“Good crop coming,” he says, pointing at my patch.

“Hope so,” says I, cautiously. 

Don’t want to get too close to this guy. Could be a dodgy character, for all I know.

Now I have to admit that I’d been looking at the way he was setting stuff up. It was a bit different, to say the least. In particular, he had set up a rectangle of clear plastic to trap the rainwater, and direct it into a plastic barrel. Clever. Plus, I reckoned from the stinky smell that he’d been digging in real manure to some of the beds.

“That’s a very fancy looking water system you have there,” says I.

“Ah yeah. I saw that in a gardening magazine. I reckoned it might take some of the hardship out of watering up here. We’re kinda into organic gardening, you see. Try to avoid chemicals, use recycled water, no peat compost. That kind of stuff.”

Well, I thought, we have a right one here. Wet behind the ears but thinks he knows it all. Just what I needed. Bring back Joe Conroy. I’d seen a girl up with this guy once or twice, and a young child, maybe three years old. All dressed in hippy sort of gear. That was the “we”, I supposed.

“Tell me,” says I. “What are you doing with the slugs? I thought I saw you out picking them up or something the other day, when it was raining.”

“Ah I just was collecting them to bring them up to the big composter on the edge of the complex. They’re great for bringing a bit of oxygen to the soil.”

Jesus, I’d heard it all now. The only good slug is a dead slug. On wet nights, you can nearly hear them sliding all over the mountainside up here.

“You know they’re like salmon and pigeons,” says I. “They return to where they were born. It’ll take them about a week, cos they’re so slow. But mark my words, they’ll be back. Back to start feasting on your lettuce.”

I thought he was going to cry. I have to admit I got a bit of malicious pleasure out of the look on him. Not so cock-sure now, eh? But maybe I’d gone a bit too far.

“Ah don’t mind me,” says I. “Sure I’m only taking the piss.” 

His little earnest face lit up.

“Well I better get back to my chores,” says he. “Nice to meet you.”

“Same here,” says I. 

I decided I’d call in to tell Mary about my new know-it-all neighbour in the morning, when I’d be coming up. She’d be amused, I reckoned. I remembered when she was going down-hill health-wise, she stopped me in my tracks one day.

“You know when I’m gone, you should find a young one to look after you.”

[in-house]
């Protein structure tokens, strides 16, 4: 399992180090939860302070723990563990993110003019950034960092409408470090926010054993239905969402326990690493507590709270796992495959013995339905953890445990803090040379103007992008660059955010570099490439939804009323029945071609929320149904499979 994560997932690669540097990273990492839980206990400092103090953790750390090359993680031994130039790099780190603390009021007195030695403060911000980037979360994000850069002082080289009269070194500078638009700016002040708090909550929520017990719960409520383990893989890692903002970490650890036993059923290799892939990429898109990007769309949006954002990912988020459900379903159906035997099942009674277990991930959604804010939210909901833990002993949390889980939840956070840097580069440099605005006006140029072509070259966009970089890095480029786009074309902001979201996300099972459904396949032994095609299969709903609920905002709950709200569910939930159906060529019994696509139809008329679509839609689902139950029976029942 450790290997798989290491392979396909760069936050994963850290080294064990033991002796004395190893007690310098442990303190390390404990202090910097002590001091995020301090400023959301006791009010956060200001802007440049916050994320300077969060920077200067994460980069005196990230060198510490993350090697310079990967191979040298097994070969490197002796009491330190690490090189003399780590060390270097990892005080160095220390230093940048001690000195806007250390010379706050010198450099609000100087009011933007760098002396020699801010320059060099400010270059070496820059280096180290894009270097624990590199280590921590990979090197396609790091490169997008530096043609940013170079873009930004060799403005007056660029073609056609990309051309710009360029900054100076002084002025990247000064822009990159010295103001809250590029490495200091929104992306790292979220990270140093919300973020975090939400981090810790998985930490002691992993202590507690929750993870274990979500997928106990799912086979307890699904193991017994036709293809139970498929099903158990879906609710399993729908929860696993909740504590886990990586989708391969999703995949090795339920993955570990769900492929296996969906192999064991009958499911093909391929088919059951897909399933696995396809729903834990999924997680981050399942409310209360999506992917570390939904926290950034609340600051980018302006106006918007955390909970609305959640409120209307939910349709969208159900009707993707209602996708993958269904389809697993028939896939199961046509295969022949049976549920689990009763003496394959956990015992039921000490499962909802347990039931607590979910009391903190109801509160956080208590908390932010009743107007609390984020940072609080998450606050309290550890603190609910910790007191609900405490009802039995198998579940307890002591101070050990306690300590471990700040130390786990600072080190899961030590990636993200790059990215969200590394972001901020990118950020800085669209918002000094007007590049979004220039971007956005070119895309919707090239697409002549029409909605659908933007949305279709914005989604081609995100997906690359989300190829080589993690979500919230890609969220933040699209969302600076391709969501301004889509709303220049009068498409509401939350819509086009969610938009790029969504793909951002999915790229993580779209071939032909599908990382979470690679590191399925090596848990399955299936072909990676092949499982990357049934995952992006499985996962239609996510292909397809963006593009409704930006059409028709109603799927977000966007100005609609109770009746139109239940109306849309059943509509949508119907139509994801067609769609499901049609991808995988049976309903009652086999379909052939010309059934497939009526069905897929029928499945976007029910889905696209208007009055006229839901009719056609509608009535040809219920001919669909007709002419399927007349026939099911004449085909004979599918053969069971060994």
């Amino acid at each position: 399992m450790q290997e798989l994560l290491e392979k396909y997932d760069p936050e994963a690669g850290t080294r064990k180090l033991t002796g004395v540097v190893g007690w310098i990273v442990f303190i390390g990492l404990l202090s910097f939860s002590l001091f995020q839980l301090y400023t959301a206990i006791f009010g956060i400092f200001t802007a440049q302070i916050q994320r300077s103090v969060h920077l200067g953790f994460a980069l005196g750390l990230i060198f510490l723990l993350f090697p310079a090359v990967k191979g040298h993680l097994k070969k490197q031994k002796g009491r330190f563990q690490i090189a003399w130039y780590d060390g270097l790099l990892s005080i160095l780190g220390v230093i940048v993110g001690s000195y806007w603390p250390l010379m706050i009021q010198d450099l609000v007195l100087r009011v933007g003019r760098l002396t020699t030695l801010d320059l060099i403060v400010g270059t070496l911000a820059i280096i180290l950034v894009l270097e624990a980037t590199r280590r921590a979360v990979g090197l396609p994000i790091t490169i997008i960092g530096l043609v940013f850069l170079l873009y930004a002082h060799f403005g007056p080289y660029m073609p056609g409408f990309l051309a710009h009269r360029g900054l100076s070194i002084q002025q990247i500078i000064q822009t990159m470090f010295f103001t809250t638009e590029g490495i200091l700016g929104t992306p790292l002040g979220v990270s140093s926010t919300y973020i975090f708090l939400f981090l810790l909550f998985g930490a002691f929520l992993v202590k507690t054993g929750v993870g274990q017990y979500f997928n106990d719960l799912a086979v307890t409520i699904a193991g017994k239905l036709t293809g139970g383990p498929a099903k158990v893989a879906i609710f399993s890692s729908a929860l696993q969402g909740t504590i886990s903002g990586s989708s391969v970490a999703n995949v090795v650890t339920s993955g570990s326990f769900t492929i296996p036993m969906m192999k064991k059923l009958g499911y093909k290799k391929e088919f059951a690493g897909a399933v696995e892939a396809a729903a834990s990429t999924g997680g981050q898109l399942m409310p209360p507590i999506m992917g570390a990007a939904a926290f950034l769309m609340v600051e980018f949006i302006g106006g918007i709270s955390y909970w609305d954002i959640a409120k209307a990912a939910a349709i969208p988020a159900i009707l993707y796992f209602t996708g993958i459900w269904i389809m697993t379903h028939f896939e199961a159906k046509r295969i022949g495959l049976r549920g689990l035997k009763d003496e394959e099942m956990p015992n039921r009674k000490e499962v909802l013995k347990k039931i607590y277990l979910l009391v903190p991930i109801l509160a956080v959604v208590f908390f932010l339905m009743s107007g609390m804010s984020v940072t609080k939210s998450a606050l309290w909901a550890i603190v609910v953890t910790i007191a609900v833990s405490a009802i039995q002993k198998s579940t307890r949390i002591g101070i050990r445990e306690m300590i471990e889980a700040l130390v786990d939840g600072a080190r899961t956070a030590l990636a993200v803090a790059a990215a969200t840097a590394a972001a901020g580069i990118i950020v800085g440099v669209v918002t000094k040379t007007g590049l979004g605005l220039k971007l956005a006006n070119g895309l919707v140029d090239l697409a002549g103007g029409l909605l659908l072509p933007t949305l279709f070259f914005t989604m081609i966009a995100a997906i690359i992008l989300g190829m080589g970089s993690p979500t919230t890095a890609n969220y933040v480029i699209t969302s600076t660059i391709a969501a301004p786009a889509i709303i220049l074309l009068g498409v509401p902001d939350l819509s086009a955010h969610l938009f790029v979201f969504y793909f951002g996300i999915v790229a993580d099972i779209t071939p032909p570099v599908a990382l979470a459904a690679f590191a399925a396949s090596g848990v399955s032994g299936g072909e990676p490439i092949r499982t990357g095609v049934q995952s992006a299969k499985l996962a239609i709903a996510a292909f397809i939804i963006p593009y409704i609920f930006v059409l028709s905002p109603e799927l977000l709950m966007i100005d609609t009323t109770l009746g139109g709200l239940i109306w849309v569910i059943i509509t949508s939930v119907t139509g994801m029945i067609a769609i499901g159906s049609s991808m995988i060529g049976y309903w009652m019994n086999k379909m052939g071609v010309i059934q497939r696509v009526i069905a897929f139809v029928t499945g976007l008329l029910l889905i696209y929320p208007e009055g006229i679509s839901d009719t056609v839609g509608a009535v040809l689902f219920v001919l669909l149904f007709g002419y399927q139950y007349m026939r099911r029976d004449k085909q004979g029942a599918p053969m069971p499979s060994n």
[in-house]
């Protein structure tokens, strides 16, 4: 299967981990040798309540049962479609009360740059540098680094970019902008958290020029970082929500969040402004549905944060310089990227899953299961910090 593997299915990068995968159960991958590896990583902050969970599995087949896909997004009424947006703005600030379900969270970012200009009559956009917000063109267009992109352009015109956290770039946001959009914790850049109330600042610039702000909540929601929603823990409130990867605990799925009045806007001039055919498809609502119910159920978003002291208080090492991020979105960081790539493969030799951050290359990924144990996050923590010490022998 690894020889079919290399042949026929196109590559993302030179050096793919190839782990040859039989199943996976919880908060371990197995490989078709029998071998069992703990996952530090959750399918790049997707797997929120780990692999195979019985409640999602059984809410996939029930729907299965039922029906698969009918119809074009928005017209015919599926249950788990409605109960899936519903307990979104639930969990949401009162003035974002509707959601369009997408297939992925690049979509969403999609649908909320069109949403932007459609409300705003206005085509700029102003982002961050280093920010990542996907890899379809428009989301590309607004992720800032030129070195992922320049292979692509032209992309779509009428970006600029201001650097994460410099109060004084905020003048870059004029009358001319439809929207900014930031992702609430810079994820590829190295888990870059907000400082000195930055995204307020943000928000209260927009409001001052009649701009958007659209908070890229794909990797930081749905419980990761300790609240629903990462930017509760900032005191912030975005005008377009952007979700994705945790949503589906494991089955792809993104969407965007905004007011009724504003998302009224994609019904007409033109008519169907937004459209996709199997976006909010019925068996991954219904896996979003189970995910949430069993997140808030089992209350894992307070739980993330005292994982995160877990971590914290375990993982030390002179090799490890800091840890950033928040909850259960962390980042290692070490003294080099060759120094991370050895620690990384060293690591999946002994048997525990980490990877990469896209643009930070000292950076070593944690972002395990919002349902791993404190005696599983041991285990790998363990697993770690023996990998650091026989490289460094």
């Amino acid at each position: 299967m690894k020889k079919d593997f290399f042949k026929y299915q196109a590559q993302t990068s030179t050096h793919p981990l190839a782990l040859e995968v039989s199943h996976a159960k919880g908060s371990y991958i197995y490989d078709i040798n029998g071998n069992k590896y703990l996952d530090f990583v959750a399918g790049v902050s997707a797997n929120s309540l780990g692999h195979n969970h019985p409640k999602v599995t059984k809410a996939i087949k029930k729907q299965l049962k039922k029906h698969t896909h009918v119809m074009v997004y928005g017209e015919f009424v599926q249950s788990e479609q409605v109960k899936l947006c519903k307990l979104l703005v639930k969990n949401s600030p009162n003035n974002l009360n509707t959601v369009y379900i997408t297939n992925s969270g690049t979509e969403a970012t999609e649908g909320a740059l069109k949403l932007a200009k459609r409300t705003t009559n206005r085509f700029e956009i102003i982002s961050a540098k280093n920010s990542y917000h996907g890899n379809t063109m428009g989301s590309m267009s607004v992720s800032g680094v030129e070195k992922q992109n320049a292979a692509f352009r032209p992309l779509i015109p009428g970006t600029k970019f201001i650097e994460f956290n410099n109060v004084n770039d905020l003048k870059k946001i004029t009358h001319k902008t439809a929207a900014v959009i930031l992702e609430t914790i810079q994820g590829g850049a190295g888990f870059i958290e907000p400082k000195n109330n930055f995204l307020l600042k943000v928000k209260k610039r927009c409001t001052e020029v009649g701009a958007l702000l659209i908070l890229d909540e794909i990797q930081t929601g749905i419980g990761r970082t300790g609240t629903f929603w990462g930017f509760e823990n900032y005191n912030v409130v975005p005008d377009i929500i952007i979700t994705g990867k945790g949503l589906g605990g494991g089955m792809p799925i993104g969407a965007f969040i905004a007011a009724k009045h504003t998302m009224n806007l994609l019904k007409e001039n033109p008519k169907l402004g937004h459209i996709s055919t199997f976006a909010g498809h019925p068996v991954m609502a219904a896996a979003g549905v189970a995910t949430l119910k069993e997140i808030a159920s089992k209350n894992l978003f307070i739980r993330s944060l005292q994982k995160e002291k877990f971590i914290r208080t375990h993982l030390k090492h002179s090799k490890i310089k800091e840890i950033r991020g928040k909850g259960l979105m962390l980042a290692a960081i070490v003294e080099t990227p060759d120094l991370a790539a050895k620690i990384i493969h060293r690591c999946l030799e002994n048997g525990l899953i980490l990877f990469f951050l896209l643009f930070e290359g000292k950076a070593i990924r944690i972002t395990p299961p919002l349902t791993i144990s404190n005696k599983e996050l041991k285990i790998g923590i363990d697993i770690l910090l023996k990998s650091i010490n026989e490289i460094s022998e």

“Jesus” says I, “what would I be doing with a young one. Or more to the point, what would a young one be doing with me? I’ve enough problems already, without adding to them.”

But maybe she had a point. Sometimes when I go home to the house, it’d be nice to hear another voice. Ah well, enough of this feeling sorry for myself. Time to get home and put out the bins for the morning. Always something to be done.

October 1st

If I have a favourite time of year, I think it’s now. All the hard work is done, the weeds are finally dying back, and the crops are begging to be picked. The courgettes were great this year, the raspberries are still coming, and I’m up to my armpits in runner beans. I can hardly give them away. I need to plant less of them next year, I reckon. 

My birthday is a few weeks away. Just another number for the headstone at this stage. If I’m lucky I’ll get a phone call and a card from Barry. No Mary around to pamper me with a Chinese takeaway, our little treat.

I’m a bit worried about the big patch of weeds that your man next door is growing. I wouldn’t mind, but he seems to actually be watering them, like he’s trying to make them bigger, rather than ripping them out. When I asked him about it, he told me that he was creating a “natural habitat” to pull in lots of pollinators. Another fancy idea. I’m just worried that when the wind blows the seeds, they’ll all end up in my patch. The Chernobyl effect, as I think of it. Still, I can’t tell him how to run his bed. As much as I’d like to. 

He finally introduced me to his partner, as he calls her. No wedding ring or anything, of course. Her name is Linda, and the kid is called Sky. Jesus Christ, imagine calling your kid after a TV channel. They seem ok on the surface, but obviously they must be all a bit mad with a name like that.

Then of course, everything went to hell in a handcart. 

One minute I’m digging a few spuds for my dinner. I sort of remember my legs going from under me. Then, nothing.

I wake up and there’s a kid in a yellow jacket clamping an oxygen mask on my face. I’m on a stretcher, and next thing four hefty young men are carrying me down to the Dublin Fire Brigade Ambulance that’s parked below at the bottom of the path. Of course, every head in the allotments is turned to take in the drama. I’m mortified, but there’s no way off this thing, I’m strapped in.